Read It Later is an Instapaper-style platform for saving and tracking various things to read online, and they recently released some interesting information about iPad and iPhone reading over on their blog. The line for when people save articles is pretty constant no matter what hour of the day you're talking about -- we're pretty often browsing for and discovering new things to read all of the time. But when you look at the graphs about when people retrieve those articles on their mobile devices, you see some interesting trends.
The iPhone graph, seen above, has lots of little peaks in it, but those peaks come at "in-between" times -- when we're eating some breakfast, traveling via commute or about to go to bed. That's fascinating -- according to this data, the iPhone is really a whitespace device, providing productivity when we don't have access to anything else. And the iPad graph is interesting as well -- as you can see on RiL's page, it sees most of its activity later in the evening, when we're on the couch just relaxing.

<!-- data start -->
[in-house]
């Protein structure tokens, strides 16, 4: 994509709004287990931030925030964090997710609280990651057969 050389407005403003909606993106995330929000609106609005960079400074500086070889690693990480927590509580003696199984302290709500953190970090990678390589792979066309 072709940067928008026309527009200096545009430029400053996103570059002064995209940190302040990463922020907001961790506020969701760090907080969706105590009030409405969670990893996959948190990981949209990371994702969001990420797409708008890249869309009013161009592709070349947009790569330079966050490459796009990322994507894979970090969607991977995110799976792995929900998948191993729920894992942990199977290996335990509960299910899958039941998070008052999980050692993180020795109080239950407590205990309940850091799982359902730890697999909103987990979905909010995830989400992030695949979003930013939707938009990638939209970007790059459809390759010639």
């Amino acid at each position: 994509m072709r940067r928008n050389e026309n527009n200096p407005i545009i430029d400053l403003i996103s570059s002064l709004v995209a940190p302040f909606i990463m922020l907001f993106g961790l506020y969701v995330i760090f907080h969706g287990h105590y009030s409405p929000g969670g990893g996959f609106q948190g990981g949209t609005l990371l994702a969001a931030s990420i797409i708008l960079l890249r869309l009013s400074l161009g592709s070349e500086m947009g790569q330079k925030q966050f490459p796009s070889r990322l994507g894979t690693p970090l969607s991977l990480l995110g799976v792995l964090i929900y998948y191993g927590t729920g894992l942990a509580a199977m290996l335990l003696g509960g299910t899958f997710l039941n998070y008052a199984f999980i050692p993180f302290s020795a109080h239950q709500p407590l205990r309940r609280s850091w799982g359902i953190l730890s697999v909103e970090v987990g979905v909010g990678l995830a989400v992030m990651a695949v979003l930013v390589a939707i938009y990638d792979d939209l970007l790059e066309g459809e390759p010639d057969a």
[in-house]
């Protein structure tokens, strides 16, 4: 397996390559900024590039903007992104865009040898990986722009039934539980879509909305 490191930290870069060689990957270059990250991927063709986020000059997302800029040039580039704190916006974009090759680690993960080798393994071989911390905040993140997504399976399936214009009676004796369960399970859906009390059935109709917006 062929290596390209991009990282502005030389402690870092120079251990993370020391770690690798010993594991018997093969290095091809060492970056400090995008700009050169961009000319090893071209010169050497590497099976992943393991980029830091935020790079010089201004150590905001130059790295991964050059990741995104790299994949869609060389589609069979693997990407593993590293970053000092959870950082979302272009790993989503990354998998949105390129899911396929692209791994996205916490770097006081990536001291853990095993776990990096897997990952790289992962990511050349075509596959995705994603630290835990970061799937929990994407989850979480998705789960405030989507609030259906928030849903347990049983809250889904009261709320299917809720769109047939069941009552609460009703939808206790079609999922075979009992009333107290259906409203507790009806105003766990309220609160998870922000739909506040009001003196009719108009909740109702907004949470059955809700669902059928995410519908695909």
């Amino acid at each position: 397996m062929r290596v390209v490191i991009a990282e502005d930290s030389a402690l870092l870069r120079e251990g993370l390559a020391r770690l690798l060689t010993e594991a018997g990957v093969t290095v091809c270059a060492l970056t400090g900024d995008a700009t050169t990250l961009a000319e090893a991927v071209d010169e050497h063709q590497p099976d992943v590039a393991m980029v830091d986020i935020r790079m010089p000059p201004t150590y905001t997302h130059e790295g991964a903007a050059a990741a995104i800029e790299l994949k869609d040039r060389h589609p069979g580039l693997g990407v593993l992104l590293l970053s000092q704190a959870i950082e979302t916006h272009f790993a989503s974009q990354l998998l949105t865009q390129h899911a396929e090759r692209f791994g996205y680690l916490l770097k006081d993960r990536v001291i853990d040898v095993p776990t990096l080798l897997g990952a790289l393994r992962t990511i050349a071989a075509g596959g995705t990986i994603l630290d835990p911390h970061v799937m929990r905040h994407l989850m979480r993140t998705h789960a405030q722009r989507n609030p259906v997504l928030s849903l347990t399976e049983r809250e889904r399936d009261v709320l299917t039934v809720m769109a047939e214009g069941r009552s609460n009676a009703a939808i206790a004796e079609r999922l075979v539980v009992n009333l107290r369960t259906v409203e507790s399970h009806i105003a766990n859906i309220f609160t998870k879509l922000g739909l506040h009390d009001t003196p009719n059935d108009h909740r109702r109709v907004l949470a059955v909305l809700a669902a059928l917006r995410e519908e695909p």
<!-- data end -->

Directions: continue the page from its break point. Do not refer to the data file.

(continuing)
And there's one more little bit of interesting data -- users who own an iPad are apparently doing less reading on their computers during the day. In other words, they're saving articles specifically for iPad time, because apparently they prefer to do more reading on the iPad itself. Remember, these are brand new categories of devices, and it's really crazy to see how they're changing our habits so quickly.
Apple iPad Air 2
Apple iPhone 6